It is refreshing to hear a discussion of sincere agnostics discuss the prospects of spirituality and God in light of a scientific orientation. If you have the time definitely watch it:
I think for Baha'i's who start with a spiritual orientation, it is easy to accept science as a welcome complement. We have certain assumptions that make them easily compatible.
I am one of those people. I have always had an intuitive feeling about spirituality; it has always seemed second nature. So then, the language I used is couched in the assumption of spiritual reality, even in a scientific discussion.
I realize more now that many people do not contain any such intuition naturally. Nothing is assumed, and for them discussing spirituality with a believer of any religion can be very frustrating, because the language is different. The word "spirituality" is frustrating because it contains a metaphysical assumption, even before the discussion starts. To them "spirituality" is just a fancy word for moral inspiration predicated upon a belief in eternal purpose and accountability, the predisposition of which can be explained by biological and cultural evolution. How much more frustrating for somebody like a Baha'i to claim harmony of science and religion so easily, while using sloppy and imprecise language to justify it.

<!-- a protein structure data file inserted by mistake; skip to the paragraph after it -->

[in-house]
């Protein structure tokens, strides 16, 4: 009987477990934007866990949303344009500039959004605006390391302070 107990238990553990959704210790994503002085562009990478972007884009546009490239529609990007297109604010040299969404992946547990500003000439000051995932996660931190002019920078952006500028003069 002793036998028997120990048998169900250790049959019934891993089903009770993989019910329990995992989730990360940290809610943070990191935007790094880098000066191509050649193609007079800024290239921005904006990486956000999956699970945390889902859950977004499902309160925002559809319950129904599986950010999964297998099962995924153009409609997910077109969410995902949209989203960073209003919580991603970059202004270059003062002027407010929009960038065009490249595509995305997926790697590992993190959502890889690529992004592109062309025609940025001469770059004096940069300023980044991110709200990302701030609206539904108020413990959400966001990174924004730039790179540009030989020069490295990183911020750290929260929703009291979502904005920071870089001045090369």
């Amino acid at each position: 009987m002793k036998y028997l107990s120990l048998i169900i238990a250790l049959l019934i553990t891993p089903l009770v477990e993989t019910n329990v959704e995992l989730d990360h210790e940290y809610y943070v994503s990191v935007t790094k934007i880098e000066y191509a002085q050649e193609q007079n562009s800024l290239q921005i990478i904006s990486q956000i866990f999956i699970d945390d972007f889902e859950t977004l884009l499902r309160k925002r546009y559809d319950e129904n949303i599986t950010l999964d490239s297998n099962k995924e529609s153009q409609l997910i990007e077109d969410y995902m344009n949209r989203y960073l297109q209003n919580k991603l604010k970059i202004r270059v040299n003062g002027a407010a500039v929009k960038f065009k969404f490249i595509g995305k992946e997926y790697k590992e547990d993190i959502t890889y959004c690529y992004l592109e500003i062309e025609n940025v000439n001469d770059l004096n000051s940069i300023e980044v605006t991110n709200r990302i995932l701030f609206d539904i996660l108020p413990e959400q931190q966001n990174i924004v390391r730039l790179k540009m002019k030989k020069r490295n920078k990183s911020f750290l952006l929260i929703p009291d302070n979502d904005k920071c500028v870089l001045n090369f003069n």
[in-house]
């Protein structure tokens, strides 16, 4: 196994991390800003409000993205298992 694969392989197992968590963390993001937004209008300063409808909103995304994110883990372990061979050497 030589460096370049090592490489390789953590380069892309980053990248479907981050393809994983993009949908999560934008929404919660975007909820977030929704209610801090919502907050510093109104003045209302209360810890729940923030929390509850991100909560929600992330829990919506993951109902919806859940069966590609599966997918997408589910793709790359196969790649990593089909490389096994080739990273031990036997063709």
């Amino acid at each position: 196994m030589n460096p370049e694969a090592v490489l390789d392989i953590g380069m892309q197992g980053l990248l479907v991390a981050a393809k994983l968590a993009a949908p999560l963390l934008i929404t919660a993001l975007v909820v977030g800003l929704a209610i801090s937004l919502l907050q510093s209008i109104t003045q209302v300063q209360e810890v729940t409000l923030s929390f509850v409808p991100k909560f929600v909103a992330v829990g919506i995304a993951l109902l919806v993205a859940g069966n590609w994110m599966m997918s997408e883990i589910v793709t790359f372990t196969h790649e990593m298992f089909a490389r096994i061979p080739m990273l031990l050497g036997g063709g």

Part of the Baha'i belief in "progressive revelation" is that we must always reinterpret and refine our beliefs based upon evolving evolutionary capacity and scientific development. It is a pursuit that I hope to keep exploring and writing about in more detail. That is, wiping away the baggage of popular interpretation of the Baha'i writings, and understanding them again in a more detached and analytical manner. Of course this aproach has its limits; subjectivity and experience is indespensible to making any logical value judgement. And really in the end it is a matter of faith either for or against belief. In any case, I believe that faith in its true form, is the opposite of delusion.